Information Security Reminders

ITS wants to remind everyone that cyber attackers take advantage of this situation and to scam you or phishing attacks that attempt to get you to click on malicious links or open infected attachments.

Remember that information security should be adhered to, no matter where you work. Refer to the ITS Security Policy .

Quick Tips to Protect Your Home Network

  • The most effective steps you can take to secure your wireless network at home are:
    • Change the default admin password
    • Enable WPA2 encryption
    • Use a strong password for your wireless network

  • Be aware of all the devices connected to your home network, including baby monitors, gaming consoles, TVs, appliances or even your car. Ensure all those devices are protected by a strong password and/or are running the latest version of their operating system.
  • One of the most effective ways you can protect your computer at home is to make sure both the operating system and your applications are patched and updated. Enable automatic updating whenever possible.
  • Ultimately, common sense is your best protection. If an email, phone call or online message seems odd, suspicious or too good to be true, it may be an attack.
  • Make sure each of your accounts has a separate, unique password. Can't remember all of your passwords/passphrases? Consider using a password manager to securely store all of them for you.
  • Phishing is when an attacker attempts to fool you into clicking on a malicious link or opening an attachment in an email. Be suspicious of any email or online message that creates a sense of urgency, has bad spelling or addresses you as "Dear Customer." Here are some of the most common indicators that the urgent phone call or email you received is most likely a scam or attack.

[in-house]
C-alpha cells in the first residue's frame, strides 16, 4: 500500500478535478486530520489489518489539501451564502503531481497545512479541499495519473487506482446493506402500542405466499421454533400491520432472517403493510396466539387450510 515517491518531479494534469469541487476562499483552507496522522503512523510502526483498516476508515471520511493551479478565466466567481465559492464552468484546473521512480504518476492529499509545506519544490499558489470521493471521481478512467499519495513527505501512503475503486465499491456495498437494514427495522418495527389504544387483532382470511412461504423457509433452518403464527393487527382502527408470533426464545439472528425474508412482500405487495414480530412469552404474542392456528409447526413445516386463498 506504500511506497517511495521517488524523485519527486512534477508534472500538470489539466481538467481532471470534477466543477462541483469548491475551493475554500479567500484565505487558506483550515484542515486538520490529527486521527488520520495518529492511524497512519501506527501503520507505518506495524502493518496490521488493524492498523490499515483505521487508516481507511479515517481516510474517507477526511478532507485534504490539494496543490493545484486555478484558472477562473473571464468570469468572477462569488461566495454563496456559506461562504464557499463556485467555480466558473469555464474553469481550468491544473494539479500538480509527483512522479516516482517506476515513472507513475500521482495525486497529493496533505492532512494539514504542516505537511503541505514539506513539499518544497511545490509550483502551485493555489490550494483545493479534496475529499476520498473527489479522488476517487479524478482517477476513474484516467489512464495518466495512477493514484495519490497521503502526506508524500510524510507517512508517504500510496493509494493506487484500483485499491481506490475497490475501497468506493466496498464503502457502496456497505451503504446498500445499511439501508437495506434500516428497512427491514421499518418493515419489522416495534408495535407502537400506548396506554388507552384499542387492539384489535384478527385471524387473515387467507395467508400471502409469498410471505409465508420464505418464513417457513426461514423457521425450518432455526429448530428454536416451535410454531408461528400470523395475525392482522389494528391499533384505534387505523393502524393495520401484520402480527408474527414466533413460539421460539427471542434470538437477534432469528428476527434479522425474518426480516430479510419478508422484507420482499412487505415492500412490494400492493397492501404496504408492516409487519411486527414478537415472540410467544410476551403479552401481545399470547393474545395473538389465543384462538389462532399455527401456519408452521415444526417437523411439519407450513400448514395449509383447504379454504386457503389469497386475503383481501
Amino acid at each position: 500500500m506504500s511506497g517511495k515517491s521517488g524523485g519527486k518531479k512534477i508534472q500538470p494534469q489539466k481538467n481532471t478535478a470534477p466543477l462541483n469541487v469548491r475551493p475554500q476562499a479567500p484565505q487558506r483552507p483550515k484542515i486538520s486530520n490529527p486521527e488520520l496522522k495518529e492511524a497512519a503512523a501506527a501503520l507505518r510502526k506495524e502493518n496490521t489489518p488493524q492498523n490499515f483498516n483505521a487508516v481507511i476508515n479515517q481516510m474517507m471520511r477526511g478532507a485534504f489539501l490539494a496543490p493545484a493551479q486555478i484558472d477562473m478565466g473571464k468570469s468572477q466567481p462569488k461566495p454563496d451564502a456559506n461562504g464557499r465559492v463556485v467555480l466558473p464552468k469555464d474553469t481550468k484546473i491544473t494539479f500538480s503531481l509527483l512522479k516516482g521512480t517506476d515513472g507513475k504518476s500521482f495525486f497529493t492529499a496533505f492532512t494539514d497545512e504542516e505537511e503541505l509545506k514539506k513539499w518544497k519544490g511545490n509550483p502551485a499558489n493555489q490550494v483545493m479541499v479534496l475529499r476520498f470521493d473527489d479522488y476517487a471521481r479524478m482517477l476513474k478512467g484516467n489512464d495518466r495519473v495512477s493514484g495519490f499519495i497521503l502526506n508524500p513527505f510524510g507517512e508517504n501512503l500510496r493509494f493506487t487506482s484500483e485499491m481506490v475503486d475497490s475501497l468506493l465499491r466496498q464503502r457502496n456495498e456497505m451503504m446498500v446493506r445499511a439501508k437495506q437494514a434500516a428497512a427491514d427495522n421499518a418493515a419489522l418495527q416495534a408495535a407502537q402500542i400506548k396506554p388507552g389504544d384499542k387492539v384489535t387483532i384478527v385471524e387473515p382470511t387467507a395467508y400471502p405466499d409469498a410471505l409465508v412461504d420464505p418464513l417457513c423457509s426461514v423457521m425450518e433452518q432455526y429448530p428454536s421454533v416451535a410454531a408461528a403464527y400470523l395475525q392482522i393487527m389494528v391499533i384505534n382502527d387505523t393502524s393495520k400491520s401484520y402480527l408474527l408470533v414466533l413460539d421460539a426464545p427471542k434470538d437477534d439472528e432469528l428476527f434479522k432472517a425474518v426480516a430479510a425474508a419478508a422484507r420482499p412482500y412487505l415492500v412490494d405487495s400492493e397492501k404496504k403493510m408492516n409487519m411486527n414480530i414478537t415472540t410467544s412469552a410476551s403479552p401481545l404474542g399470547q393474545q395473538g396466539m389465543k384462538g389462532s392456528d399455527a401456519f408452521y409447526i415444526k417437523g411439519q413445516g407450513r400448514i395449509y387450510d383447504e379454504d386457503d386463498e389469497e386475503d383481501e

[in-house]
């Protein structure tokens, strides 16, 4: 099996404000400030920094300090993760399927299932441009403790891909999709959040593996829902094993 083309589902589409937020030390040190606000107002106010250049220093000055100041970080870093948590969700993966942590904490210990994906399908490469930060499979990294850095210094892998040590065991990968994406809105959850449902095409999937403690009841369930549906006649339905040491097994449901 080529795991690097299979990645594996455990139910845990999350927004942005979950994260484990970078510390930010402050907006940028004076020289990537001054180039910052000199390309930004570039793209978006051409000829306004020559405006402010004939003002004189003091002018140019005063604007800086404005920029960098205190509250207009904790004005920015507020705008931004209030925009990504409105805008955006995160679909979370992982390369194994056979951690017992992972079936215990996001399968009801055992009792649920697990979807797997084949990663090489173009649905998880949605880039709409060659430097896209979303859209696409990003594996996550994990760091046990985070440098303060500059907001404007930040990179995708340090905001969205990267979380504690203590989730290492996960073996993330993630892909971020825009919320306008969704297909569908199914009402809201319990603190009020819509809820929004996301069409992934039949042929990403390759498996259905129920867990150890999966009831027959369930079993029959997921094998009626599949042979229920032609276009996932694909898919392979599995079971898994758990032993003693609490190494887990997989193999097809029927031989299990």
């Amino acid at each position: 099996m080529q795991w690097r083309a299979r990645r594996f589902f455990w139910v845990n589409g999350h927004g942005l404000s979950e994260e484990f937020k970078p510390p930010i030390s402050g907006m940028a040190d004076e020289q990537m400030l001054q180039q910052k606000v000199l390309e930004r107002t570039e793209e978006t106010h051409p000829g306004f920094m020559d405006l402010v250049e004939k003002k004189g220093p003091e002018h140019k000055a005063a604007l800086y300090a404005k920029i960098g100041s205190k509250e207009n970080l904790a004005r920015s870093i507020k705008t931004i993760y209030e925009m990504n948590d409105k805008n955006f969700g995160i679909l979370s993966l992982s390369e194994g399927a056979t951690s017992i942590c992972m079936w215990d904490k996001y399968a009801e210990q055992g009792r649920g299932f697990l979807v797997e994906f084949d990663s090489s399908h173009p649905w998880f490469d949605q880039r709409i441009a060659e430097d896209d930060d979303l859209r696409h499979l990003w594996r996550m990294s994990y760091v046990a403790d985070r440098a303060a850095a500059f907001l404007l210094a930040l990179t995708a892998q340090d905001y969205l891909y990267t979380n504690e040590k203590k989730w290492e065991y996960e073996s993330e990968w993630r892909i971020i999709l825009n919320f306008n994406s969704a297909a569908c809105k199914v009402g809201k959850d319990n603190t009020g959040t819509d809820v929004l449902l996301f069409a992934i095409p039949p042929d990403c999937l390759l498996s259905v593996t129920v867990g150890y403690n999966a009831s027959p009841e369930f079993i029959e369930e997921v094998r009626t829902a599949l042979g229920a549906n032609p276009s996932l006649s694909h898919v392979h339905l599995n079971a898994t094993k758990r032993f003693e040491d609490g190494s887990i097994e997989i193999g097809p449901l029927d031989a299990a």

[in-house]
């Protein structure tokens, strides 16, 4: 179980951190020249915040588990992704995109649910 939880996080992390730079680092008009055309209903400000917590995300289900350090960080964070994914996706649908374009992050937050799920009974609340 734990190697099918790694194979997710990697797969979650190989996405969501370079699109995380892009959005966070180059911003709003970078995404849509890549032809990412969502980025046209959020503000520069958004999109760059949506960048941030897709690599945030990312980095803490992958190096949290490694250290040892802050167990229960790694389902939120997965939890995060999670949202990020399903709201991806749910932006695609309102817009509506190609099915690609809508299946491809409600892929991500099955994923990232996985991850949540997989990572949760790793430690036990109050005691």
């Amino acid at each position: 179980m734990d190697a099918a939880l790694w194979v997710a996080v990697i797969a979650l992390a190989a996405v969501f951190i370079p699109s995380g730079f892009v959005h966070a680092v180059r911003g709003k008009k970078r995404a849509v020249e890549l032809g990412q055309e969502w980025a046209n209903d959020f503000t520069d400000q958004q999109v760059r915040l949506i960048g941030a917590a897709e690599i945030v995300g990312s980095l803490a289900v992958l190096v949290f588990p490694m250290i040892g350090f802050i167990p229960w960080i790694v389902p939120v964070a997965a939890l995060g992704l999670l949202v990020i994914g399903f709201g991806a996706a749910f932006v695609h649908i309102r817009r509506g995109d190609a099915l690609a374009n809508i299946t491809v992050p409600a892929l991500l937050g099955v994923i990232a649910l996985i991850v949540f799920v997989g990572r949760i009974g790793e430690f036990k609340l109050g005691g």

• Any messages that communicate a tremendous sense of urgency. The bad guys are trying to rush you into making a mistake.
    • Any message that pressures you into bypassing or ignore our policies and procedures.
    • Any message that promotes miracle cures, such as vaccines or medicine that will protect you. If it sounds too good to be true, it probably is.
    • Be very suspicious of any phone call or email that pretends to be an official or government organization urging you to take immediate action.
    • Keep in mind these attacks can happen at work or at home, via email, text messaging or even over the phone.
    • Don’t fall victim to bad guys playing on your emotions. If you feel you have received an attack at work, simply delete it or if you have concerns, report it to the ITS Service Desk.

  • Make sure family and friends understand they cannot use your work devices, they can accidentally erase or modify information, or, perhaps even worse, accidentally infect the device.

This is also a great opportunity to reinforce our cyber-security awareness, take the time if you haven’t already done so, and take LMU’s Information Security Awareness Training Program via Brightspace. Login to MyLMU > click the Brightspace icon on the home page.

You can also visit the ITS Information Security site (https://its.lmu.edu/secureit/), where you can find additional tips and cyber-security information.